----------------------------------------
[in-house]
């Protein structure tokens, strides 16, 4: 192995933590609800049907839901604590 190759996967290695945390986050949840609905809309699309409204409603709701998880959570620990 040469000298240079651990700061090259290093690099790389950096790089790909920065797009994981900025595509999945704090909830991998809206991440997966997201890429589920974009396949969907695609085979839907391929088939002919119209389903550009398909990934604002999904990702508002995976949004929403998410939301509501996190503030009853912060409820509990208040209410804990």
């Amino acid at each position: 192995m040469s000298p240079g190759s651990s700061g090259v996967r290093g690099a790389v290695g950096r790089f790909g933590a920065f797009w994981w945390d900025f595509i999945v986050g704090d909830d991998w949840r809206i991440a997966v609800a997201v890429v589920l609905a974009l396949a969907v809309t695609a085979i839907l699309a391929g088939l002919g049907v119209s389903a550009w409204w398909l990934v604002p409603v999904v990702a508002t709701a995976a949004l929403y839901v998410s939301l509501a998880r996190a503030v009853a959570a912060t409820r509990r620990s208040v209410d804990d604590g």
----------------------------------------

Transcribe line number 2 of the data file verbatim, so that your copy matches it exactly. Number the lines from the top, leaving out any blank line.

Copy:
């Protein structure tokens, strides 16, 4: 192995933590609800049907839901604590 190759996967290695945390986050949840609905809309699309409204409603709701998880959570620990 040469000298240079651990700061090259290093690099790389950096790089790909920065797009994981900025595509999945704090909830991998809206991440997966997201890429589920974009396949969907695609085979839907391929088939002919119209389903550009398909990934604002999904990702508002995976949004929403998410939301509501996190503030009853912060409820509990208040209410804990």